Pseudomonas aeruginosa Exolysin promotes bacterial growth in lungs, alveolar damage and bacterial dissemination

Sci Rep. 2017 May 18;7(1):2120. doi: 10.1038/s41598-017-02349-0.


Exolysin (ExlA) is a recently-identified pore-forming toxin secreted by a subset of Pseudomonas aeruginosa strains identified worldwide and devoid of Type III secretion system (T3SS), a major virulence factor. Here, we characterized at the ultrastructural level the lesions caused by an ExlA-secreting strain, CLJ1, in mouse infected lungs. CLJ1 induced necrotic lesions in pneumocytes and endothelial cells, resulting in alveolo-vascular barrier breakdown. Ectopic expression of ExlA in an exlA-negative strain induced similar tissue injuries. In addition, ExlA conferred on bacteria the capacity to proliferate in lungs and to disseminate in secondary organs, similar to bacteria possessing a functional T3SS. CLJ1 did not promote a strong neutrophil infiltration in the alveoli, owing to the weak pro-inflammatory cytokine reaction engendered by the strain. However, CLJ1 was rapidly eliminated from the blood in a bacteremia model, suggesting that it can be promptly phagocytosed by immune cells. Together, our study ascribes to ExlA-secreting bacteria the capacity to proliferate in the lung and to damage pulmonary tissues, thereby promoting metastatic infections, in absence of substantial immune response exacerbation.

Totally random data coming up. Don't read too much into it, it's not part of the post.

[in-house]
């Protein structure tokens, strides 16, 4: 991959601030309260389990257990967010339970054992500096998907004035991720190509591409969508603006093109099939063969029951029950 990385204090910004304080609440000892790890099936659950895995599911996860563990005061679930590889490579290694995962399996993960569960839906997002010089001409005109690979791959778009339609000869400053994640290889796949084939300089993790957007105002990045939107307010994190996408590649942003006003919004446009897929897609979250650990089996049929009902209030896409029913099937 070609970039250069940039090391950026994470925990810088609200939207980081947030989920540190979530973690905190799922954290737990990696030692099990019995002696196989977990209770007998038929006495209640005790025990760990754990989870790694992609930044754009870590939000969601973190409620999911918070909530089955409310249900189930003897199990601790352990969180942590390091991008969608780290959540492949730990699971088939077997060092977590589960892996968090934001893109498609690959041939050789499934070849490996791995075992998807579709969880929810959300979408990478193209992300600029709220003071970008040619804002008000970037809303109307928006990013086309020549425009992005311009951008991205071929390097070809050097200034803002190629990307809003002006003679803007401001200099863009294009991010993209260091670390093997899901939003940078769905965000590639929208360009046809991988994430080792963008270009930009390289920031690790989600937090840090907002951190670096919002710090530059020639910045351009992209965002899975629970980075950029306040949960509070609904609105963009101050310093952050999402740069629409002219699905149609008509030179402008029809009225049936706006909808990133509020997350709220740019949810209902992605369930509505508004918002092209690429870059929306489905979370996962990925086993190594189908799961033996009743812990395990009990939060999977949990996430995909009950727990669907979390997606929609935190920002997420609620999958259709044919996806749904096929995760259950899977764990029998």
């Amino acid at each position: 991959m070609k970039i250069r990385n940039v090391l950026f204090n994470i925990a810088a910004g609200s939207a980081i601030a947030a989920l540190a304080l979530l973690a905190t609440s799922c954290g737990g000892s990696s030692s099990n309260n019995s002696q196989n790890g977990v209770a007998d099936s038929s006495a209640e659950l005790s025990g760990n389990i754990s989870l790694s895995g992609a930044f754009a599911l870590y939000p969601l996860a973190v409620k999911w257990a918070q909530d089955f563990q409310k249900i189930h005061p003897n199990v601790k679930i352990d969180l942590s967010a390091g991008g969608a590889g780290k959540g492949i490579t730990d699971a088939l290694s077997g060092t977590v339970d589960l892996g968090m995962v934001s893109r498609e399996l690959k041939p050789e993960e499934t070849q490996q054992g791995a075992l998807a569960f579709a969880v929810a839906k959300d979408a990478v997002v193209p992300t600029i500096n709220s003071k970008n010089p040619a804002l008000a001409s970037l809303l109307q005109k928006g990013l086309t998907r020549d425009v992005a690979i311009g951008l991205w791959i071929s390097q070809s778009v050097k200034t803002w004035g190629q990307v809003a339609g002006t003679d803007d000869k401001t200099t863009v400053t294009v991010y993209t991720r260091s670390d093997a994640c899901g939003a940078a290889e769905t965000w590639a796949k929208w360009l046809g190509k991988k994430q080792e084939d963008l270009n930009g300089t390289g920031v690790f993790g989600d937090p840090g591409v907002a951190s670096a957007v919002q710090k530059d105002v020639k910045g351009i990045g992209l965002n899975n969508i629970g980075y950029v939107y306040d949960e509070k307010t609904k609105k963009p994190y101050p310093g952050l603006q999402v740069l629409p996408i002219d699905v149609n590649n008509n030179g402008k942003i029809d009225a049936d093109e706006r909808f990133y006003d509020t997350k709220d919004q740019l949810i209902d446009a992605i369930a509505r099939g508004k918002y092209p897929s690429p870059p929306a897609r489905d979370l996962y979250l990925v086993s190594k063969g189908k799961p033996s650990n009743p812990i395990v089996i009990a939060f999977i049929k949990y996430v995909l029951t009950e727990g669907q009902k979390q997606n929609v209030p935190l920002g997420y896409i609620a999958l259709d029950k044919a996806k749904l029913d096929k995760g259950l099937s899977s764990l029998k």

Publication types

  • Research Support, Non-U.S. Gov't

MeSH terms

  • Alveolar Epithelial Cells / microbiology*
  • Animals
  • Bacteremia / microbiology*
  • Bacterial Toxins / metabolism*
  • Female
  • Mice
  • Mice, Inbred BALB C
  • Phagocytosis
  • Pore Forming Cytotoxic Proteins / metabolism*
  • Pseudomonas aeruginosa / pathogenicity*


  • Bacterial Toxins
  • Pore Forming Cytotoxic Proteins